Kicking the Tires on Ruby 2.1 Preview

A preview of Ruby 2.1 was released a couple of days ago with these release notes:

VM (method cache)
Decimal Literal
Frozen String Literal
def’s return value
new Rubygem

I found myself scratching my head for a minute. I don’t know what most of these are! So let’s dig into them and dive into some of the details.


Ruby 2.1 includes a new generational garbage collector. Prior to 2.1, MRI Ruby used a conservative stop the world while I take out the trash version of mark and sweep for its garbage collector. In the 2.1 preview, it still uses mark and sweep, but with a little generational twist.

The new approach tracks objects in two buckets: young and old. The mark and sweep GC is always run on the young generation and only run on the older generation if there is a need for more memory before resizing the heap. Young objects are promoted to old after surviving a single GC (most objects die young, or at least the good ones).

The new garbage collector is backwards compatible and should not break existing C extensions.

The few benchmarks that I’ve ran show a slight improvement from 2.0 to 2.1. What stood out to me was the 39% less time spent in the GC, which means less time with the whole world being stopped. That should mean less jitter from GC in things like Gamebox games.

Ruby 2.0 vs 2.1-preview performance


More Ruby GC info can be found in this talk.


Tracking allocations in Ruby used to require creative tracing or recompiling Ruby itself. In 2.1 ObjectSpace.trace_object_allocations lets you turn on tracing for a single block of code. This would have been useful when I was debugging some serious Array creation problems in a game I was working on.

require 'objspace'
ObjectSpace.trace_object_allocations do
  a = [2,3,5,7,11,13,17,19,23,29,31]
  puts ObjectSpace.allocation_sourcefile(a)
  puts ObjectSpace.allocation_sourceline(a)

trace_object_allocations will allow for more complex APIs to be built. (such as objectspace-stats).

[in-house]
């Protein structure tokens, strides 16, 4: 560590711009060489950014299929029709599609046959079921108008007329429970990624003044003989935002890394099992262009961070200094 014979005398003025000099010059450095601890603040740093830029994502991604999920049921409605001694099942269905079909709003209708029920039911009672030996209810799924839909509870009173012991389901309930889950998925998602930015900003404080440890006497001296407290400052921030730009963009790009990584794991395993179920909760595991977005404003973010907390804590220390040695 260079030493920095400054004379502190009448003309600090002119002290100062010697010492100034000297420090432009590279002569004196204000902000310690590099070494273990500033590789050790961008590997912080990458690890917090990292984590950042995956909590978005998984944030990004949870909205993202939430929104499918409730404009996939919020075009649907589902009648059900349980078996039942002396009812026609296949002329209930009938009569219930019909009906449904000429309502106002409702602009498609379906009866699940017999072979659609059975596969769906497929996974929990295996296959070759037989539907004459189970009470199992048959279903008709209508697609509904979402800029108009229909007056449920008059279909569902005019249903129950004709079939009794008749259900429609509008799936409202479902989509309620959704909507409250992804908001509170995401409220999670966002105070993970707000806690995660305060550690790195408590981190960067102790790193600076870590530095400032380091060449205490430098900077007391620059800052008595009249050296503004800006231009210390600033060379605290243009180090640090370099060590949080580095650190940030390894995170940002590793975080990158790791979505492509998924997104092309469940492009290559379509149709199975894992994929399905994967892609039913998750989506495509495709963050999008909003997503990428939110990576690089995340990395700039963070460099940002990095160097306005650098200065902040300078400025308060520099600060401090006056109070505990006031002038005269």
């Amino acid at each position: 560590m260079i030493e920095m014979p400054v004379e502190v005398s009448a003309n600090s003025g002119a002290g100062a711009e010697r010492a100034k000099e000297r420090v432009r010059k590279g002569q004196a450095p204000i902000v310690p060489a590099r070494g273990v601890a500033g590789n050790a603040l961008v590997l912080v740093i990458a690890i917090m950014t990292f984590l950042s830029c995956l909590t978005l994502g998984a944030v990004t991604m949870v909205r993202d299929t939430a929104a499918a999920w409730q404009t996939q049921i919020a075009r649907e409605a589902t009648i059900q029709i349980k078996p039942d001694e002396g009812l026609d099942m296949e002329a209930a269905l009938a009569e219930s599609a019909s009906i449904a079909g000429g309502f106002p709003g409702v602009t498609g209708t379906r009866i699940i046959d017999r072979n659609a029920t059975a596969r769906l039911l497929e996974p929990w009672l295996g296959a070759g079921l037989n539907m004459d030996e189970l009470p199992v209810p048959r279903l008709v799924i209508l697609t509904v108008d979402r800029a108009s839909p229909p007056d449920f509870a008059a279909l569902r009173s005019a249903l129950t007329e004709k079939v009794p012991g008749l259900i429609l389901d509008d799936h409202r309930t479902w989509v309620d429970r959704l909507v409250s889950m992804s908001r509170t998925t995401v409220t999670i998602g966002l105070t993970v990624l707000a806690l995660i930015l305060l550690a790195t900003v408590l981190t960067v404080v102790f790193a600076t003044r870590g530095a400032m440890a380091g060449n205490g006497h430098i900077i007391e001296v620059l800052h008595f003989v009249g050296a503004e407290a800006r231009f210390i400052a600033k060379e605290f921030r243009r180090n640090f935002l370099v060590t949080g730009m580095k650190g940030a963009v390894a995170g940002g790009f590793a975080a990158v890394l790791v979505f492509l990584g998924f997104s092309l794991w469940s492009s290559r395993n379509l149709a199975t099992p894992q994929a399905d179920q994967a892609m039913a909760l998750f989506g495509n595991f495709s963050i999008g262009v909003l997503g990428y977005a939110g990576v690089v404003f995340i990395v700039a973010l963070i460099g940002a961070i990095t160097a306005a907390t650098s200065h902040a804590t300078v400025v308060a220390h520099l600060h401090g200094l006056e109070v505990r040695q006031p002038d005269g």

Refinements (for real this time)

Refinements, marked experimental in 2.0, are now official in Ruby 2.1. They essentially allow for local monkey patching. Like all monkeys, they should be used with extreme caution. Refinements should help reduce a lot of the issues that come with global monkey patching.

class Foo
  def bar
    puts "Foo#bar"
module FooExt
  refine Foo do
    def bar
      puts "FooExt#bar"
puts Foo.new.bar
module WorkingWithFooExt
  using FooExt
  # only place where the refinement is applied
  puts Foo.new.bar
puts Foo.new.bar

klasscache (method caching patch)

The method cache is no longer global. Ruby 2.1 introduces a hierarchical class cache similar to the what Rubinius and JRuby use. I never realized how bad MRI’s method cache was. This post by James Golick does a great job of explaining these changes. The gist is: less clearing out the cache, better cache hit percentages, generally better performance.


Required Keyword Args

If you’ve seen the keyword arguments from Ruby 2.0, then the syntax for required keywords will make sense.

def foo(bar:)
foo(bar: 12) # ok
foo          # ArgumentError: missing keyword: bar

Decimal Literal

Ruby 2.1 added the r and i suffixes as syntactical sugar for creating Rational and Complex numbers respectively:

27r     # => Rational(27/1)
1/2r    # => Rational(1/2)
12+33i  # => Complex(12,33)

Frozen String Literal

You can now create shared frozen strings with the f suffix. This will definitely be helpful for templating libraries.

3.times{ puts 'blah'.object_id }
# => 70287241728160
# => 70287241728080
# => 70287241728020
3.times{ puts 'blah'f.object_id }
# => 70287241709760    same object
# => 70287241709760
# => 70287241709760

def returns a symbol of method name

In previous version of Ruby, the def keyword returned nil. It now returns the symbol of the method name. I don’t have many practical uses of this in my head. The only one I’ve seen is for method access:

class Foo
  # foo will be private
  private def foo
  # public
  def bar

Big Numbers Get a Speed Boost

Ruby 2.1 uses 128bit integers when available and makes use of Gnu Multiple Precision (GMP). These changes will improve performance for anyone using large numbers in Ruby.


This new method on Socket is a wrapper to the getifaddrs function. It returns an Array of Ifaddr instances.

ruby -rpp -rsocket -e 'pp Socket.getifaddrs'
# => [#<Socket::Ifaddr lo0 UP,LOOPBACK,RUNNING,MULTICAST LINK[lo0]>,
       #<Socket::Ifaddr lo0 UP,LOOPBACK,RUNNING,MULTICAST fe80::1%lo0 netmask=ffff:ffff:ffff:ffff::>,
       #<Socket::Ifaddr en0 UP,BROADCAST,RUNNING,NOTRAILERS,MULTICAST,0x800 fe80::baf6:b1ff:fe1b:4ebb%en0 netmask=ffff:ffff:ffff:ffff::>,
       #<Socket::Ifaddr en0 UP,BROADCAST,RUNNING,NOTRAILERS,MULTICAST,0x800 netmask=255.255.255.? (7 bytes for 16 bytes sockaddr_in) broadcast=>,
 #<Socket::Ifaddr p2p0 UP,BROADCAST,RUNNING,MULTICAST,0x800 LINK[p2p0 0a:f6:b1:1b:4e:bb]>]


I’m glad to see a shorter release cycle for Ruby. The VM improvements and generational garbage collector make me wish the preview was here already. But like any preview, all of these details are subject to change between now and the release date of Christmas 2013.